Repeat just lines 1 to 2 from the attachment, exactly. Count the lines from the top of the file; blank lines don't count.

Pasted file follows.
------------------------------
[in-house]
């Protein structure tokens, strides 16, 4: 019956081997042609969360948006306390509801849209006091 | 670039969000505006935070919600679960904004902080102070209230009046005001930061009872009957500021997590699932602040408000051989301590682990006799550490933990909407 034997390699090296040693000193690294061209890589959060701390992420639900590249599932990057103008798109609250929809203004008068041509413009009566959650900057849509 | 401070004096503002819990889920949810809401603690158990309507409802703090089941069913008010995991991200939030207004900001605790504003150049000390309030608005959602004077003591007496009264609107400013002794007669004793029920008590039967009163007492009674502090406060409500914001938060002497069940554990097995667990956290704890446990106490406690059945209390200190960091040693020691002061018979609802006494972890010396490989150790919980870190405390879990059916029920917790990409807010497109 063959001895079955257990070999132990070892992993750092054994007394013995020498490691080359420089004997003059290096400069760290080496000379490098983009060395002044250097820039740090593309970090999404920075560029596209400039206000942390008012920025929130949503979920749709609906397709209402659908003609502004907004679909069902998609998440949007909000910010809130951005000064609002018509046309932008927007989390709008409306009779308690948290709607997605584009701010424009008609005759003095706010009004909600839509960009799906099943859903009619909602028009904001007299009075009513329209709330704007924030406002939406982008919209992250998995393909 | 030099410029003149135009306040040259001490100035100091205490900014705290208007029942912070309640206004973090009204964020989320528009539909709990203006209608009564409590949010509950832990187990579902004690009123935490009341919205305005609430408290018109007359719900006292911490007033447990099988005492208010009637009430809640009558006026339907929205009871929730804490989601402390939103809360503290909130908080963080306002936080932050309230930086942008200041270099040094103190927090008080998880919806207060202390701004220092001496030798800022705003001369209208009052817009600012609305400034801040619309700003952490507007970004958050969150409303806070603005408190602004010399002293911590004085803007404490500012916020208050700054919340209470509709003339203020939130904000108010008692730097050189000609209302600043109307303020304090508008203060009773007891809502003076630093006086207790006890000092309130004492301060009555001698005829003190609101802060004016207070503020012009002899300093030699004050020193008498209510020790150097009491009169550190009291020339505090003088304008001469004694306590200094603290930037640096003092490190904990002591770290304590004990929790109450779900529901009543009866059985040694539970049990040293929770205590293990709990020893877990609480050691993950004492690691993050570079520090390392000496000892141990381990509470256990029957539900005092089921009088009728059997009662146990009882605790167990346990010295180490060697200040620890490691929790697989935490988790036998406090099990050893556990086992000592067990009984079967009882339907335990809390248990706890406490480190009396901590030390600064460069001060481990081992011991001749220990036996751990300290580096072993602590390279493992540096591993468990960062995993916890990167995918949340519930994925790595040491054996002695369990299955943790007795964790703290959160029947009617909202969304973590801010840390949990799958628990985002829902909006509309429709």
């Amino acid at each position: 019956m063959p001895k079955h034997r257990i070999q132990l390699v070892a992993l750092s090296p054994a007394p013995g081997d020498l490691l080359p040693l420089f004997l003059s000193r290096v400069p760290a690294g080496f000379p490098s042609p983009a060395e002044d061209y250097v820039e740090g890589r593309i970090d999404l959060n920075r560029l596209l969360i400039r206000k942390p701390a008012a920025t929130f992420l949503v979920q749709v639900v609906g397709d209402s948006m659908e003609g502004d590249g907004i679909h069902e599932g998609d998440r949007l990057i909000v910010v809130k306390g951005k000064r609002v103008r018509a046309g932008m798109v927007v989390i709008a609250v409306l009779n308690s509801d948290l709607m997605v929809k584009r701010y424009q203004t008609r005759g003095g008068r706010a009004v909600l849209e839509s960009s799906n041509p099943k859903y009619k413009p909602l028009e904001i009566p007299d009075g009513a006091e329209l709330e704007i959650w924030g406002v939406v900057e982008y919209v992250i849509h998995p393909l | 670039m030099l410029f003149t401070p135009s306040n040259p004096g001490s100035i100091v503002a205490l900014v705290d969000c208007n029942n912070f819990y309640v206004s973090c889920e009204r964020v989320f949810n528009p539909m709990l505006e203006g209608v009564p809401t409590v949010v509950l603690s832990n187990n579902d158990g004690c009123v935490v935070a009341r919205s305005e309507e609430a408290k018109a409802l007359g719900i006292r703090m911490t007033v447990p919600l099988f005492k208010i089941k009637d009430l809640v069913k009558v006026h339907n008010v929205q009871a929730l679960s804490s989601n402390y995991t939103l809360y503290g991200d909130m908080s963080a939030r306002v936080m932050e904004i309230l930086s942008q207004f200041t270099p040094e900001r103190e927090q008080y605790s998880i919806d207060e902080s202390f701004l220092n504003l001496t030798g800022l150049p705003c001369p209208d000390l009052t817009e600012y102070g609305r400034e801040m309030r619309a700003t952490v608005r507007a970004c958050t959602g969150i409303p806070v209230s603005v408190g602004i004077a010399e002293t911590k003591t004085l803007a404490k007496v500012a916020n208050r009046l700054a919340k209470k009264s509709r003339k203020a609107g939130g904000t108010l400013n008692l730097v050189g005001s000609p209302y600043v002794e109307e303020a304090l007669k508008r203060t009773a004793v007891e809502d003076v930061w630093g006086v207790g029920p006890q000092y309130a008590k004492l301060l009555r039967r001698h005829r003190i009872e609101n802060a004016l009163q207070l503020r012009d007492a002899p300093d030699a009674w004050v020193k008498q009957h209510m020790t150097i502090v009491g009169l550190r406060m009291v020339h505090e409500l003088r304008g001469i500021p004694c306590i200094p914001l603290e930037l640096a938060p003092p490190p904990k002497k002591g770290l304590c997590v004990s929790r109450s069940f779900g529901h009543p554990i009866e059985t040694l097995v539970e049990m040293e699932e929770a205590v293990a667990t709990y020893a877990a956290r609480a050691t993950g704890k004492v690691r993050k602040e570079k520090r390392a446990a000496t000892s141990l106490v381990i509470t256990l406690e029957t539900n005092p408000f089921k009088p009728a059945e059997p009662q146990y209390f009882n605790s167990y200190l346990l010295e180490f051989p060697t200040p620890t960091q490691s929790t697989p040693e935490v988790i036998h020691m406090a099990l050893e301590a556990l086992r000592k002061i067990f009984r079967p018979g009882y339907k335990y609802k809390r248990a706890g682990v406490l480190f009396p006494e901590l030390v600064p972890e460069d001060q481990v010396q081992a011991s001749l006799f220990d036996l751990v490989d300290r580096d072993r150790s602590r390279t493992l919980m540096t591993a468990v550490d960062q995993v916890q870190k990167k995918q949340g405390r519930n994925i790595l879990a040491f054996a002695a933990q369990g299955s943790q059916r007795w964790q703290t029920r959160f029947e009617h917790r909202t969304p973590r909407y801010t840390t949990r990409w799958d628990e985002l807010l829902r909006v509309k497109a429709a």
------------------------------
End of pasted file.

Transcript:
[in-house]
């Protein structure tokens, strides 16, 4: 019956081997042609969360948006306390509801849209006091 | 670039969000505006935070919600679960904004902080102070209230009046005001930061009872009957500021997590699932602040408000051989301590682990006799550490933990909407 034997390699090296040693000193690294061209890589959060701390992420639900590249599932990057103008798109609250929809203004008068041509413009009566959650900057849509 | 401070004096503002819990889920949810809401603690158990309507409802703090089941069913008010995991991200939030207004900001605790504003150049000390309030608005959602004077003591007496009264609107400013002794007669004793029920008590039967009163007492009674502090406060409500914001938060002497069940554990097995667990956290704890446990106490406690059945209390200190960091040693020691002061018979609802006494972890010396490989150790919980870190405390879990059916029920917790990409807010497109 063959001895079955257990070999132990070892992993750092054994007394013995020498490691080359420089004997003059290096400069760290080496000379490098983009060395002044250097820039740090593309970090999404920075560029596209400039206000942390008012920025929130949503979920749709609906397709209402659908003609502004907004679909069902998609998440949007909000910010809130951005000064609002018509046309932008927007989390709008409306009779308690948290709607997605584009701010424009008609005759003095706010009004909600839509960009799906099943859903009619909602028009904001007299009075009513329209709330704007924030406002939406982008919209992250998995393909 | 030099410029003149135009306040040259001490100035100091205490900014705290208007029942912070309640206004973090009204964020989320528009539909709990203006209608009564409590949010509950832990187990579902004690009123935490009341919205305005609430408290018109007359719900006292911490007033447990099988005492208010009637009430809640009558006026339907929205009871929730804490989601402390939103809360503290909130908080963080306002936080932050309230930086942008200041270099040094103190927090008080998880919806207060202390701004220092001496030798800022705003001369209208009052817009600012609305400034801040619309700003952490507007970004958050969150409303806070603005408190602004010399002293911590004085803007404490500012916020208050700054919340209470509709003339203020939130904000108010008692730097050189000609209302600043109307303020304090508008203060009773007891809502003076630093006086207790006890000092309130004492301060009555001698005829003190609101802060004016207070503020012009002899300093030699004050020193008498209510020790150097009491009169550190009291020339505090003088304008001469004694306590200094603290930037640096003092490190904990002591770290304590004990929790109450779900529901009543009866059985040694539970049990040293929770205590293990709990020893877990609480050691993950004492690691993050570079520090390392000496000892141990381990509470256990029957539900005092089921009088009728059997009662146990009882605790167990346990010295180490060697200040620890490691929790697989935490988790036998406090099990050893556990086992000592067990009984079967009882339907335990809390248990706890406490480190009396901590030390600064460069001060481990081992011991001749220990036996751990300290580096072993602590390279493992540096591993468990960062995993916890990167995918949340519930994925790595040491054996002695369990299955943790007795964790703290959160029947009617909202969304973590801010840390949990799958628990985002829902909006509309429709």